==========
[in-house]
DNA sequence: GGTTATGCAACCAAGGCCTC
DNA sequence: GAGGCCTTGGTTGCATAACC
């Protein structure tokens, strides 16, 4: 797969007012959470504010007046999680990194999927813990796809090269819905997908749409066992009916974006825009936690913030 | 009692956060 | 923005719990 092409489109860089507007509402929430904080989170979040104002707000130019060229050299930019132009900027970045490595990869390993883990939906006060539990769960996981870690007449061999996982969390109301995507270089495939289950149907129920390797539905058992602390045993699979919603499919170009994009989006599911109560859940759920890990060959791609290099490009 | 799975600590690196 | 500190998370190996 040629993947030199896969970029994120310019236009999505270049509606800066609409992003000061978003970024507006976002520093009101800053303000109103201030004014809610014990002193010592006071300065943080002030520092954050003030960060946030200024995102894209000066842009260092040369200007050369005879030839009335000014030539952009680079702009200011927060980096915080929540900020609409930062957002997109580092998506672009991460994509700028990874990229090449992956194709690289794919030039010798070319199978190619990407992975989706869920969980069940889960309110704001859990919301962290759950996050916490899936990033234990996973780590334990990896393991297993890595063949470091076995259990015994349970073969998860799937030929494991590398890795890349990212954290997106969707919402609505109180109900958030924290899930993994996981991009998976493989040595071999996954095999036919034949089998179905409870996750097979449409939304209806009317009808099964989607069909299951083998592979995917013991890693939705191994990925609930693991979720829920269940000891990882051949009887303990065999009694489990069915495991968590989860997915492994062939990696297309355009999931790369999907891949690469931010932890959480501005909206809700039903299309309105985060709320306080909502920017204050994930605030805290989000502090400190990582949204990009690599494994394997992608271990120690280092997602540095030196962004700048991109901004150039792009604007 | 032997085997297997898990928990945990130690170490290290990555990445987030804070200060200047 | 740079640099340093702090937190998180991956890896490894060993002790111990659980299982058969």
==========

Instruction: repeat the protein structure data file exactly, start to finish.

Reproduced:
[in-house]
DNA sequence: GGTTATGCAACCAAGGCCTC
DNA sequence: GAGGCCTTGGTTGCATAACC
């Protein structure tokens, strides 16, 4: 797969007012959470504010007046999680990194999927813990796809090269819905997908749409066992009916974006825009936690913030 | 009692956060 | 923005719990 092409489109860089507007509402929430904080989170979040104002707000130019060229050299930019132009900027970045490595990869390993883990939906006060539990769960996981870690007449061999996982969390109301995507270089495939289950149907129920390797539905058992602390045993699979919603499919170009994009989006599911109560859940759920890990060959791609290099490009 | 799975600590690196 | 500190998370190996 040629993947030199896969970029994120310019236009999505270049509606800066609409992003000061978003970024507006976002520093009101800053303000109103201030004014809610014990002193010592006071300065943080002030520092954050003030960060946030200024995102894209000066842009260092040369200007050369005879030839009335000014030539952009680079702009200011927060980096915080929540900020609409930062957002997109580092998506672009991460994509700028990874990229090449992956194709690289794919030039010798070319199978190619990407992975989706869920969980069940889960309110704001859990919301962290759950996050916490899936990033234990996973780590334990990896393991297993890595063949470091076995259990015994349970073969998860799937030929494991590398890795890349990212954290997106969707919402609505109180109900958030924290899930993994996981991009998976493989040595071999996954095999036919034949089998179905409870996750097979449409939304209806009317009808099964989607069909299951083998592979995917013991890693939705191994990925609930693991979720829920269940000891990882051949009887303990065999009694489990069915495991968590989860997915492994062939990696297309355009999931790369999907891949690469931010932890959480501005909206809700039903299309309105985060709320306080909502920017204050994930605030805290989000502090400190990582949204990009690599494994394997992608271990120690280092997602540095030196962004700048991109901004150039792009604007 | 032997085997297997898990928990945990130690170490290290990555990445987030804070200060200047 | 740079640099340093702090937190998180991956890896490894060993002790111990659980299982058969």